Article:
Jomp, did they actually say in more detail what the brainscan differences were?


They probably did at the time; I can't remember.
I'm not arguing, I'm simply explaining why I'm right.
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Re: do you relate to this?

Postby crystal_richardson_ » Tue Jul 18, 2017 10:55 am

OneRinger wrote:
crystal_richardson_ wrote:i don't think anyone claimed that this is the only psychopathy


You did when you attacked what I said, which was just to show it applied in other places


which is irrelevant

OneRinger wrote:and you might want to look at the big picture.


here is the big picture.

you are so cynical and disheartened by the misuse of psychopathy and other PDs as labels of social control by the system that you fail to see where legitimate disorders lie and the boundaries between.

the authorities are wrong about psychopathy and Aspd overall in terms of their ideas about it as expressed through the pattern of diagnoses

but amidst all the crap, there lies the legitimacy. but you cannot see/accept this for some reason; for some reason Oneringer you see the issues in the authorities' ideas and practices but instead of looking past that and the legitimacy amidst the crap you throw the baby out with the bathwater, rejecting the essential notion of PD entirely. that is where we fundamentally differ. what follows assumes a rejection of most 'authoritative' notions of Aspd and psychopathy, and represents my attempt to see the legitimacy amidst the crap.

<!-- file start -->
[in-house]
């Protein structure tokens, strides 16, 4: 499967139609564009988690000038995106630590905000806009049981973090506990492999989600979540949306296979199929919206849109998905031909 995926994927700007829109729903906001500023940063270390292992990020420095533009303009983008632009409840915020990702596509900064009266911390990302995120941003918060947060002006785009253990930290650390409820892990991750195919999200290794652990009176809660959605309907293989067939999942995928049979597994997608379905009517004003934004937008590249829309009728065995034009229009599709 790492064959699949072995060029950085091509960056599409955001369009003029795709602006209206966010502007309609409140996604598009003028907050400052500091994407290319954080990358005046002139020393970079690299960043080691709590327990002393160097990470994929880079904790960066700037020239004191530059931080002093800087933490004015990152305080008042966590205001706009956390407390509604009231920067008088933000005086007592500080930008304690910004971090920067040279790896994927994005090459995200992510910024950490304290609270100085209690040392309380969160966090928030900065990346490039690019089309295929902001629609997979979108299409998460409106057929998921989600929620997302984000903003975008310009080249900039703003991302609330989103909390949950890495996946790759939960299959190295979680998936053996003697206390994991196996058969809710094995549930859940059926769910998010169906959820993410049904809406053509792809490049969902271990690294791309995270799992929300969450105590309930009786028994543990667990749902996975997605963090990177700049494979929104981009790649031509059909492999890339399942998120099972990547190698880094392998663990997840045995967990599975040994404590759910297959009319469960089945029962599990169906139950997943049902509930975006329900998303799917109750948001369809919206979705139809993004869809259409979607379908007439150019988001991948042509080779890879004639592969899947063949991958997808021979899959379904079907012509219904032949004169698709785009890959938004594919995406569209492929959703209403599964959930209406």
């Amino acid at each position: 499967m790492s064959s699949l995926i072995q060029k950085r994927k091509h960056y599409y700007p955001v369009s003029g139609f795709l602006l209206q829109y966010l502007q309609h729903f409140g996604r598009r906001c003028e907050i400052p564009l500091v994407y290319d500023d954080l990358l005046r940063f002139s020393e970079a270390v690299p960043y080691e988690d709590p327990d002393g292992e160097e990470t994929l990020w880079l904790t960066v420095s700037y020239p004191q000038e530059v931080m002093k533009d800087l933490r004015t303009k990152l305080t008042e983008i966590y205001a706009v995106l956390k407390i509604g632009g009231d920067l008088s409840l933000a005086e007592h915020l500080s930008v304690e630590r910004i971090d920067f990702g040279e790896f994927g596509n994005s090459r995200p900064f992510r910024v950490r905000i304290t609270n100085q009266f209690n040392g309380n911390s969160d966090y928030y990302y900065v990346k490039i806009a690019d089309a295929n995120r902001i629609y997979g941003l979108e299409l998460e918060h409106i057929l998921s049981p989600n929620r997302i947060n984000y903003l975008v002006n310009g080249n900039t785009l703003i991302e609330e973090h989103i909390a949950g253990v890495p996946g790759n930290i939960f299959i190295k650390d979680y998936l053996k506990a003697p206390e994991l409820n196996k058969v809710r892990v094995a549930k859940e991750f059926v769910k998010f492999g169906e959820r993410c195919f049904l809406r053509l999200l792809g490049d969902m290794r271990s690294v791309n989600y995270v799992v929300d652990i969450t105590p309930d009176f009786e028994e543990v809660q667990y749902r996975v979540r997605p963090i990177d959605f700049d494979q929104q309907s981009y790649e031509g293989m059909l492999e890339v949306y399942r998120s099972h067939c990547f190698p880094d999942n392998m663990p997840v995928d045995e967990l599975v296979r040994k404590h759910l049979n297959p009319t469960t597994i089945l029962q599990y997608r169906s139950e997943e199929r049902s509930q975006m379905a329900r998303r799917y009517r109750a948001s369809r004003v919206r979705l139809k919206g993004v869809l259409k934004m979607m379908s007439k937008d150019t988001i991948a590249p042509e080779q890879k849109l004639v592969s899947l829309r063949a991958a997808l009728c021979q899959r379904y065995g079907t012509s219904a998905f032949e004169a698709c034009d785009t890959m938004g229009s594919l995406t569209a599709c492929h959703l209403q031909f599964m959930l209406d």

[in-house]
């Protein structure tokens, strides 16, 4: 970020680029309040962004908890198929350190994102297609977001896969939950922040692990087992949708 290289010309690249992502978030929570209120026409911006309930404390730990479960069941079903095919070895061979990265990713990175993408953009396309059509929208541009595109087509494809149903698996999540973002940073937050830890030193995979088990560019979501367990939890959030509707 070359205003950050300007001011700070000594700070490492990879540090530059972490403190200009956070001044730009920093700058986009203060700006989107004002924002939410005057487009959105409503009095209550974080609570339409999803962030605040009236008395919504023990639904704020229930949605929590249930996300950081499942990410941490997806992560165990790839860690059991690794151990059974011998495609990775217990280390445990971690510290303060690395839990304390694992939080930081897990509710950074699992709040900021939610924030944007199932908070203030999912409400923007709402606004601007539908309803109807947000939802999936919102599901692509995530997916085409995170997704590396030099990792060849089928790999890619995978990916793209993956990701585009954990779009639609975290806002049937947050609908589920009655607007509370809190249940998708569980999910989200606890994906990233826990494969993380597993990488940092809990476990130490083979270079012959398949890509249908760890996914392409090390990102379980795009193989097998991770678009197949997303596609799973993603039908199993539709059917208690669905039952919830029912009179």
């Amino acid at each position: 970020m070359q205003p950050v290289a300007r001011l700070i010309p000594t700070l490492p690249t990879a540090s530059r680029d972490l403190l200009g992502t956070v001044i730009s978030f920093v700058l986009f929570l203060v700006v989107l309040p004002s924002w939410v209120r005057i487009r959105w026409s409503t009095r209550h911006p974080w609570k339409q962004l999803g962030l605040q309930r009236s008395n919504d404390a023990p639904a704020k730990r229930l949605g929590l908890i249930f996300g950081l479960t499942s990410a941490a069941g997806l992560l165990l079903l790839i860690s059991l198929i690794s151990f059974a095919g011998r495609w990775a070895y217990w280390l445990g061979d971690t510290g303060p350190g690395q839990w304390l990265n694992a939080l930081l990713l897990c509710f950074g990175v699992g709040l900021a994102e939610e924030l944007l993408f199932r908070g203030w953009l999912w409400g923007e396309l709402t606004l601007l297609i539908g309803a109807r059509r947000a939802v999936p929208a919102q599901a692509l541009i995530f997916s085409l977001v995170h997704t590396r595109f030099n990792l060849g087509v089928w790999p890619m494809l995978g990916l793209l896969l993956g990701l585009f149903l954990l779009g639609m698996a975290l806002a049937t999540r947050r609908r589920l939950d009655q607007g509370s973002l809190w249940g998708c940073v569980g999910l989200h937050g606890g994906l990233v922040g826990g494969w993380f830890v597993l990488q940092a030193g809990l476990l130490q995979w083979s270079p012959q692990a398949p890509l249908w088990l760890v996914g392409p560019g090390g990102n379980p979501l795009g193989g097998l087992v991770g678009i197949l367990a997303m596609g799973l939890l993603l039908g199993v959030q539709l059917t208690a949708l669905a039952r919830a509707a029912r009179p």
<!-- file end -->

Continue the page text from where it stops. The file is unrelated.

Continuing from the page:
Aspd is a criminal compulsion arising out impulsivity, anger (either explosive, reactive, or 'cold'), or issues with authority. psychopathy is also a criminal compulsion or compulsion toward other serious dysfunction, but unlike Aspd, there is a fundamental lack of empathy, detachment, and grandiosity, that is the difference on the syndromal level.

on the level of cause (what leads to the syndrome), Aspd and psychopathy are further differentiated, and in ways that explain their syndromal differences. if you look carefully, both the syndromal differences between Aspd and psychopathy, and corresponding causes have been observed in practice via self-report and other data, so i am not just making this up or theorizing out of thin air here.

the syndrome of Aspd that i described is always if not always caused by a 'rough' childhood; in keepin with the theme of linking syndrome to causes, could be dad abuses boy physically so boy develops authority issues and becomes Aspd. utterly simplistic but that is the idea. experience -> personality. yes, there could be some innate factors, but that's irrelevant. no one is born with a personality disorder (other than maybe psychopathy, which i'll get to last)